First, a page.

New law in New Jersey gets rid of statute of limitations for sex abuse

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Tuesday, November 26, 2019
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Darla Miles reports on the sex abuse cases in New Jersey.

ROSELAND, New Jersey (WABC) -- A flood of lawsuits on behalf of victims of childhood sex abuse will be filed in New Jersey next week.

Starting Dec. 1, New Jersey will cast aside the statute of limitations for sexual abuse cases.

The lawsuits will name among others the Boy Scouts, the Newark Archdiocese and Little League baseball.

Mark Drennan says normal is a state of mind he never knew as a young boy. He struggles to achieve normalcy every day he wakes up and takes a breath.

He and his cousin, Tim, announced Tuesday morning with their attorney their plan to use a new law that was passed earlier this year which increases the statute of limitations for sex abuse victims to file claims against institutions.

"A new statue has been passed that allows victims of sexual abuse to come forward regardless of when that abuse occurred," attorney Bradley Rice said.

Tim says he was sexually abused once as a child, but Mark says his abuse went on for seven years.

Both men say the man responsible is Father John Morel while he was assigned to St. Lucy's in Union City.

Back in February, his name appeared on a list released by the Archdiocese of Newark of clergy members with credible allegations against them.

"It's not fair to people, to the kids that go to a priest who says if you don't do what I tell you, God is going to be mad at you," Tim Drennan said.

Their attorney says with the passage of the new law, they are preparing to file similar claims against the Boy Scouts and Little League baseball.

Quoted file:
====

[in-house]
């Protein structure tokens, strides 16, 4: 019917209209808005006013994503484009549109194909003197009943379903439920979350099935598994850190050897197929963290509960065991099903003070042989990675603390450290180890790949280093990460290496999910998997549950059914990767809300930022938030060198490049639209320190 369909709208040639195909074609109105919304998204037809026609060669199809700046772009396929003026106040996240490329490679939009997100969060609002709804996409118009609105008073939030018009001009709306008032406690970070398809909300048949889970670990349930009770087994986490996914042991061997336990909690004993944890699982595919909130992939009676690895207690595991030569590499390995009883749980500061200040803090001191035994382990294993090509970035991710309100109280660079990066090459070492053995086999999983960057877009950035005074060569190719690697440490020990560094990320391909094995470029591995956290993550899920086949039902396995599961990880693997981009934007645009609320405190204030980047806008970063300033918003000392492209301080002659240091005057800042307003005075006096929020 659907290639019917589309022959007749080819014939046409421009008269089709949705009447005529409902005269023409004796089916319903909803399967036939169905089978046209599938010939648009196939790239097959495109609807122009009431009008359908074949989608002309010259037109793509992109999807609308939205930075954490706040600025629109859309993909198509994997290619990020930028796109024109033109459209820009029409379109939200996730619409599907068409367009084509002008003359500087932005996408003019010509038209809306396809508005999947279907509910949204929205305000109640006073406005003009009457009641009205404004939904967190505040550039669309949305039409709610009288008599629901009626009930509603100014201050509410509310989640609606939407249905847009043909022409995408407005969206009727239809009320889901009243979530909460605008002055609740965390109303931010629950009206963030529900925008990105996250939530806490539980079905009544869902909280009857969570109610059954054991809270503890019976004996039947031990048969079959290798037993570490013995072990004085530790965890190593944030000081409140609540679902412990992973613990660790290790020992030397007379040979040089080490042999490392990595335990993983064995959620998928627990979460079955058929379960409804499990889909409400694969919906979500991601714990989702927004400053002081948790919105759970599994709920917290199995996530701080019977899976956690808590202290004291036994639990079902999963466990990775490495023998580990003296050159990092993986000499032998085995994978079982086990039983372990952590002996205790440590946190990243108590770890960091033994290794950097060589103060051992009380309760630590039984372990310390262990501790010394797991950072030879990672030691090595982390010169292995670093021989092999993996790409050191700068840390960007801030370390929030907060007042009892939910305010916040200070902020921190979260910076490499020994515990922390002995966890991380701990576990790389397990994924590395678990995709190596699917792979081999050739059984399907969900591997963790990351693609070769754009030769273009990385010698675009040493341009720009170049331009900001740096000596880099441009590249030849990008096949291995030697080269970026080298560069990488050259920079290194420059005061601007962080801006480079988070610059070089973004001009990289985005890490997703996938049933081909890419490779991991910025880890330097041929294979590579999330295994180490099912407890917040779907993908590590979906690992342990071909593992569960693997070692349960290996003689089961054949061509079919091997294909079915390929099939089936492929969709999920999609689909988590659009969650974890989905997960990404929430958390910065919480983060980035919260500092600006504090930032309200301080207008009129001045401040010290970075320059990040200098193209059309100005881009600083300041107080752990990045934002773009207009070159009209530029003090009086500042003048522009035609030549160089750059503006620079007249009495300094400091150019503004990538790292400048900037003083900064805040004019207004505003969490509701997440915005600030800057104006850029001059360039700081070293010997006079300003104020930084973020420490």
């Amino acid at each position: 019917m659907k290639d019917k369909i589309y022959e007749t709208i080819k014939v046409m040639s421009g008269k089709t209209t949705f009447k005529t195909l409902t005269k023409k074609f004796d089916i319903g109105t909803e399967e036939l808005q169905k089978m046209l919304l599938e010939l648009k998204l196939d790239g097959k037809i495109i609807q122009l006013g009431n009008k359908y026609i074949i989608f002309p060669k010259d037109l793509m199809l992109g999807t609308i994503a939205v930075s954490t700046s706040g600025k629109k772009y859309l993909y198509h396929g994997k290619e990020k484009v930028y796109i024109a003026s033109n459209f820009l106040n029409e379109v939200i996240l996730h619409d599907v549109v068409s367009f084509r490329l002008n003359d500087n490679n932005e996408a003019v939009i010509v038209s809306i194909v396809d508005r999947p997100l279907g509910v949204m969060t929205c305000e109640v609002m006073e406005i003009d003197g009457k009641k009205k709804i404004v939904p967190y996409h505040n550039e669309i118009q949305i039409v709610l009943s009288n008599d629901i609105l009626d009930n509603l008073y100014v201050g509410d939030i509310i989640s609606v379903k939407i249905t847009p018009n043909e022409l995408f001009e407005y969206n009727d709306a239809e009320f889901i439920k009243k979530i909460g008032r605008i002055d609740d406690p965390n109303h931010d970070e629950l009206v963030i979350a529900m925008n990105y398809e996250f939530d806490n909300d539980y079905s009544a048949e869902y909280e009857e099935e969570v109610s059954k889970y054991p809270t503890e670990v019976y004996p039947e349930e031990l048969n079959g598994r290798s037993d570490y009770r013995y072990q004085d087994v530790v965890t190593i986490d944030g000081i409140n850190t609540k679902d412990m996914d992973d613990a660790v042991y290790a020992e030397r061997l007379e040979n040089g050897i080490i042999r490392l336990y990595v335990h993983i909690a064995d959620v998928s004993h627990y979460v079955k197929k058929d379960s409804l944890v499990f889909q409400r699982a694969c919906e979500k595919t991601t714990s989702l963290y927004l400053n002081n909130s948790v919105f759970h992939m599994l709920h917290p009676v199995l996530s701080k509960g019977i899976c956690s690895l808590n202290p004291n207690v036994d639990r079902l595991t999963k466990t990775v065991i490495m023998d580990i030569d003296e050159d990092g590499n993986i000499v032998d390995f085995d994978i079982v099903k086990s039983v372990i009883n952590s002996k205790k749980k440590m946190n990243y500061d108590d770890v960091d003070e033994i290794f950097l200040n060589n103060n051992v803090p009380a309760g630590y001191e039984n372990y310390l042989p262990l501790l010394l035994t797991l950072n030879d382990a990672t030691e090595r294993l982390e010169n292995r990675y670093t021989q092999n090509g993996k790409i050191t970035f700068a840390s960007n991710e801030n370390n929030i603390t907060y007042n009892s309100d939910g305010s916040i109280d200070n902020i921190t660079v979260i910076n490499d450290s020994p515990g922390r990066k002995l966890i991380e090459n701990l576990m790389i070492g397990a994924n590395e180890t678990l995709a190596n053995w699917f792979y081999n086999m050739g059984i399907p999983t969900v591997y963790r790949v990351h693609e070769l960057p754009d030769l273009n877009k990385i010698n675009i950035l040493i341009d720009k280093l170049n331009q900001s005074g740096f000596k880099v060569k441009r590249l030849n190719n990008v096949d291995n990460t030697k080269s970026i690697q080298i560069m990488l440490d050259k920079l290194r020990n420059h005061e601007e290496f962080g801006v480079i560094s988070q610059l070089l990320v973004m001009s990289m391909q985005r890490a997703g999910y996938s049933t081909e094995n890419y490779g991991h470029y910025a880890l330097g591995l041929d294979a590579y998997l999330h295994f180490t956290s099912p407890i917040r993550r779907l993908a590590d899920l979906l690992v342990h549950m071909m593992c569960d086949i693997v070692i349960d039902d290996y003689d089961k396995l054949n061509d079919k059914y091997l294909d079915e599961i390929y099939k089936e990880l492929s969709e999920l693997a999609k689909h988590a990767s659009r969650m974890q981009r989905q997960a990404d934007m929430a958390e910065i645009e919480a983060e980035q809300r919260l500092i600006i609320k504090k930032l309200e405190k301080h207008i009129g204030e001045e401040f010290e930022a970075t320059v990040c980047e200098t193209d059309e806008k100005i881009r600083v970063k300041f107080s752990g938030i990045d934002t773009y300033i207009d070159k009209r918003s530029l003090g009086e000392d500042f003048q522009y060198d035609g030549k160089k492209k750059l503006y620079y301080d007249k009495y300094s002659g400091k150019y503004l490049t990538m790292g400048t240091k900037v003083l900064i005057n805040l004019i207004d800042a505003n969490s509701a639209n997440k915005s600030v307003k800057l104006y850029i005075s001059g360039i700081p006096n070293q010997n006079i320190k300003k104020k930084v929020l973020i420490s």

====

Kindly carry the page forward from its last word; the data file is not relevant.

"This is something that has to be stopped. And hopefully me and him can do it," Tim Drennan said.

The Drennans plan to file a claim on the very first day the new law goes into effect, which is December 1. They hope their story encourages others to come forward too.

The Boy Scouts of America released the following statement:

"First and foremost, we care deeply about all victims of child abuse and sincerely apologize to anyone who was harmed during their time in Scouting.We are outraged that there have been times when individuals took advantage of our program to abuse innocentchildren.We believe victims, we support them, we pay forcounseling by a provider of their choice, andwe encourage them tocome forward. It isthe Boy Scouts of America (BSA) policy that all incidents of suspected abuse are reported to law enforcement.Nothing is more important than the safety and protection of children in our Scouting programs - it is our top priority. The Boy Scouts of America has a multi-layered process of safeguards informed by experts, including the following, all of which act as barriers to abuse: a leadership policy that requires at least two youth-protection trained adults be present with youth at all times and bans one-on-one situations where adults would have any interactions alone with children - either in person, online, or via text; a ban on the use of recording devices/cell phones near bathrooms and shower houses; a thorough screening process for adult leaders and staff including criminal background checks, and the prompt mandatory reporting of any allegation or suspicion of abuse.We steadfastly believe that one incident of abuse is one too many, and we are continually improving all of our policies to prevent abuse.This is precisely why we fully support and advocate for the creation of a national registry overseen by a governmental entity, similar to the national sex offender registry, of those who are suspected of child abuse or inappropriate behavior with a child, thus allowing all youth-serving organizations to share and access such information.We call upon Congress and other youth- serving organizations to support this initiative."


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